April 16, 2017 Leave a comment
Nick Heudecker and I received numerous questions during our April Hadoop webinar with several hundred attendees, and we have summarized and answered them.
IT Industry trends: technology, products, competition and the research industry.
March 16, 2017 Leave a comment
Stack expansion has ground to a halt. The last time an Apache project was added to the list of those most supported by leading Hadoop distribution vendors was July 2016, when Kafka joined the other 14 then commonly included. Since then, no broad support for new projects has emerged.
February 24, 2017 Leave a comment
This post was authored by Rick Greenwald, Merv Adrian and Donald Feinberg
Last week, Google launched its internal Cloud Spanner DBMS into a public beta. Claiming to be both strongly consistent (like a relational DBMSs) and horizontally scalable (like NoSQL DBMSs), Cloud Spanner’s internal use has given Google time to exploit unique physical characteristics of its cloud.
January 22, 2017 Leave a comment
In Q1 2017, as always, we reset this chart – no bold or italic for new entries. As of January 20, no new MQs had yet been published in 2017 featuring Microsoft, so the picture below lays out a new picture for the year ahead. An addition or two late last year raise the total to 45 included products.
November 2, 2016 Leave a comment
In Q3 2016, three additional Microsoft offerings were covered in Magic Quadrant reports: Disaster Recovery as a Service, Application Delivery Controllers and Application Release Automation.
Thursday, the final day, reinforced a theme for the week: data security is heating up, and organizations are not ready. It came up in half of today’s final 10 meetings.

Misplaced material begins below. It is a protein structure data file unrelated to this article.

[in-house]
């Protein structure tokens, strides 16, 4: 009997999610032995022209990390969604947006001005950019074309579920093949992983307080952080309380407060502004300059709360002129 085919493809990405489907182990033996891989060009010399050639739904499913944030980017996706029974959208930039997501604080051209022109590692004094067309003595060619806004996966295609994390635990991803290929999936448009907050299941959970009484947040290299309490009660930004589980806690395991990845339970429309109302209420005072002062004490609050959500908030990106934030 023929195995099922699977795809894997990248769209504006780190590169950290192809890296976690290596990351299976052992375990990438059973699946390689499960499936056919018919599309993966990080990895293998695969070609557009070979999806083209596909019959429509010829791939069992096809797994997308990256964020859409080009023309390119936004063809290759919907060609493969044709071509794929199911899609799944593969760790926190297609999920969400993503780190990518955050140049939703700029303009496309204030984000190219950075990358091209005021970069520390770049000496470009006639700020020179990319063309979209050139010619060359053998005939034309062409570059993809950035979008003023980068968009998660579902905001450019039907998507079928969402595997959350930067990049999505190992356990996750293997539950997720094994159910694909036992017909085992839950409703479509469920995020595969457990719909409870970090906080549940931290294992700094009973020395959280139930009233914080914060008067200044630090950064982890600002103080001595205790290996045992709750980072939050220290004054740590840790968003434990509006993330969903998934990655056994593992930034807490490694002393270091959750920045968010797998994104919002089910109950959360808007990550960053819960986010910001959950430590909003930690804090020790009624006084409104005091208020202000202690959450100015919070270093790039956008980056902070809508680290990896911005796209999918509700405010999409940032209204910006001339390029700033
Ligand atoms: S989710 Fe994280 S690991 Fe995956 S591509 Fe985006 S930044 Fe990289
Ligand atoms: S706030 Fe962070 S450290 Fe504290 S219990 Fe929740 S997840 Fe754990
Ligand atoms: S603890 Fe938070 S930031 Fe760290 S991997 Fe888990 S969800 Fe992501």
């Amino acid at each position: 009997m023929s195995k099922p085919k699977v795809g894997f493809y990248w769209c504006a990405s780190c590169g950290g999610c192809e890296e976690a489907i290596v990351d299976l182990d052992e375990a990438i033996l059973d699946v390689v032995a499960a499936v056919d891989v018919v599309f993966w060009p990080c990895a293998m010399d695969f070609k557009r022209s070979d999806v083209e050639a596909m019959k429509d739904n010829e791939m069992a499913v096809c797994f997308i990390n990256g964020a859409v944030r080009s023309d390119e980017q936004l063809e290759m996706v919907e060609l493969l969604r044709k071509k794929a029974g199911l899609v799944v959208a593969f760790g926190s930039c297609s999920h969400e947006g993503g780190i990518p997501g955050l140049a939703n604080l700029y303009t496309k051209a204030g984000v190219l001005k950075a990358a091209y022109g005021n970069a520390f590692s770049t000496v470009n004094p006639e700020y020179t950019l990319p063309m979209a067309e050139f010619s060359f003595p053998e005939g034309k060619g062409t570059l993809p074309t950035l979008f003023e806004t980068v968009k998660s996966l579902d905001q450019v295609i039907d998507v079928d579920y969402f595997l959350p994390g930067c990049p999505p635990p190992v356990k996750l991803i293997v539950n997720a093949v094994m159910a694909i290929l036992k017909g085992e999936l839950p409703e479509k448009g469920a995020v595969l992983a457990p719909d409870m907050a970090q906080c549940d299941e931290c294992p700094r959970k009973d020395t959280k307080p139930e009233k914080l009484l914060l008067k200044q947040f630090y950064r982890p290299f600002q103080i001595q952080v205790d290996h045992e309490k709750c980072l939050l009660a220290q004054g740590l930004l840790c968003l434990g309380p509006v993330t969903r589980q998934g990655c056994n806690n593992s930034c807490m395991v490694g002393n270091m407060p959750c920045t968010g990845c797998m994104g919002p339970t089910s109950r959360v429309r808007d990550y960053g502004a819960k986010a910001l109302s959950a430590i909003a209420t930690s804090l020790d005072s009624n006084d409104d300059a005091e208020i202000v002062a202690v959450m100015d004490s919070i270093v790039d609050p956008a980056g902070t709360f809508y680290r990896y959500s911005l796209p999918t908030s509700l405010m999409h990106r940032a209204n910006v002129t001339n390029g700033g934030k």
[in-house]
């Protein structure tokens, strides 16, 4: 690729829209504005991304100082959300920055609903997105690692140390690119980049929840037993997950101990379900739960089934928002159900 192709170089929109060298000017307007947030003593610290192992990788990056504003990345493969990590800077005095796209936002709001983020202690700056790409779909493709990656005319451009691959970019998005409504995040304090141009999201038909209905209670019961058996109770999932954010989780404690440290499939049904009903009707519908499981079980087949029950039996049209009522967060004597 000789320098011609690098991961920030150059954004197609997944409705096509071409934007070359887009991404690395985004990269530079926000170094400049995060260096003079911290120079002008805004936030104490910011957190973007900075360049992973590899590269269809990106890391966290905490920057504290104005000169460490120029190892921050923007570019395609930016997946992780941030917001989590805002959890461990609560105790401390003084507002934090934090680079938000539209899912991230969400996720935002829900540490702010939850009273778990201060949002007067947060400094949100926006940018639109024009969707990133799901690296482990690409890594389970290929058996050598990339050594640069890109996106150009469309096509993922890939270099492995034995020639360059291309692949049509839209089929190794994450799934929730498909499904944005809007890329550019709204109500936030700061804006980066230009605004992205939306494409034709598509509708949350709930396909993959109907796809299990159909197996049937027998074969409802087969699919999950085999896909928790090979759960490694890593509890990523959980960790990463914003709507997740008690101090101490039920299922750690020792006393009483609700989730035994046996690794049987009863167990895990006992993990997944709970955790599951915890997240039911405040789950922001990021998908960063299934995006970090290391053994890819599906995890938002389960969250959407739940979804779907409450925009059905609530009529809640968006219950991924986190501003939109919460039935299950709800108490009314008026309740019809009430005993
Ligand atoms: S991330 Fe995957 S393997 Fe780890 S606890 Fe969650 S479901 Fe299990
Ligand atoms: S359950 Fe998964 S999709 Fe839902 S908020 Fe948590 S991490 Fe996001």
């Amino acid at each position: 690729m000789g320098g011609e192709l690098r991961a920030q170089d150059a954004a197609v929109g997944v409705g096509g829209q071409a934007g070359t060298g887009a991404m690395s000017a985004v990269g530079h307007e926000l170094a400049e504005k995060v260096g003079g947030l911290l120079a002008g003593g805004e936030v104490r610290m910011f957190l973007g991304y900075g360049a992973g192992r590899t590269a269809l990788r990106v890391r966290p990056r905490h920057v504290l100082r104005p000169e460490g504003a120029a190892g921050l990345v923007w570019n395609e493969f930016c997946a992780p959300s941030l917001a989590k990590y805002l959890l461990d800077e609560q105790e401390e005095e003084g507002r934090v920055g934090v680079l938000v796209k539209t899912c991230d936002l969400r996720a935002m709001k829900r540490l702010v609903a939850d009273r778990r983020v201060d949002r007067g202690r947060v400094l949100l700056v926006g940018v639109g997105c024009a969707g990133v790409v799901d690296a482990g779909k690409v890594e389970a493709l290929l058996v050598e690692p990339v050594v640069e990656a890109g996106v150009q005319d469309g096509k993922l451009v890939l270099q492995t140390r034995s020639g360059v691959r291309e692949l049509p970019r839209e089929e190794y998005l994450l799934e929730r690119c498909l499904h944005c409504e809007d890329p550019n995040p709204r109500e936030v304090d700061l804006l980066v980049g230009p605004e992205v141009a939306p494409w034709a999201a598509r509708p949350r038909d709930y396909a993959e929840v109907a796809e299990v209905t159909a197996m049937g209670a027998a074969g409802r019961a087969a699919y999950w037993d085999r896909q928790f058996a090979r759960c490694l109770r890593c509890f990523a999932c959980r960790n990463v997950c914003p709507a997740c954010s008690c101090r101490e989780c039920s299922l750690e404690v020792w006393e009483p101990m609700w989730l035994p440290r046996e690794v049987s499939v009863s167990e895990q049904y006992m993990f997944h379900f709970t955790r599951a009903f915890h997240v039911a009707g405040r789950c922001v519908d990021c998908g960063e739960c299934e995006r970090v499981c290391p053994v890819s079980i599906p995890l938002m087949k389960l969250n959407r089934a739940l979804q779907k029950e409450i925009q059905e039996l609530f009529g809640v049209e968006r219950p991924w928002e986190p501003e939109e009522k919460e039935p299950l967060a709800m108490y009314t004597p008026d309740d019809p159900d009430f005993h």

“Is my data more secure, or less, in the cloud?”
“Does using open source software for data management compromise how well I can protect it?”
“I’m a public utility – can I put meter data in the cloud safely? What about if it is used to drive actions at the edge?”
“I’m using drones for mapping and the data is in the cloud – am I exposed?”
With 24 meetings under my belt from the first two days at Orlando Symposium, Wednesday’s 13 (and a presentation) didn’t look quite as daunting. It began well, with enough time for a muffin and some tea at 730 AM in the analyst workroom near to the cubicle I’d spend the day in. Then I launched right in to a couple of predictive analytics discussions.
My second day of Symposium 1:1 meetings continued the “security of big data” theme (4 of the day’s 15 conversations – usually, but not always, about HDFS-based data), with a data lake flavor. The concerns were retroactive – often driven by an internal audit. “We built it, now how do we secure it?” is a common question. And “it’s almost all structured data so far,” confirming what Gartner found in the 2016 big data survey. Vendor conversations (4 of the day’s 1:1s) also included a look at security – “how much is this going to matter to my customers? Who can I partner with?” has been a typical thread, and I met with a security consultancy whose practice seems to be ramping rapidly.
Gartner Symposium is always exciting, challenging and stimulating for analysts; we get to interact with many organizations in a brief time during 1on1 meetings scheduled based on our coverage. It offers an fascinating snapshot of what is on people’s minds – enough so that they have traveled to a conference in part to have that discussion.
Today, October 17, 2016, was the first full day of the 2016 Orlando Symposium and over half of my meetings were about Hadoop.
July 30, 2016 Leave a comment
There are now 15 projects supported by all 5 distributors I track, and several have had new releases since April. Kafka is the newest addition, and I believe the remaining 4-supporter offerings, Mahout and Hue, will remain unsupported by IBM, who has its own alternatives.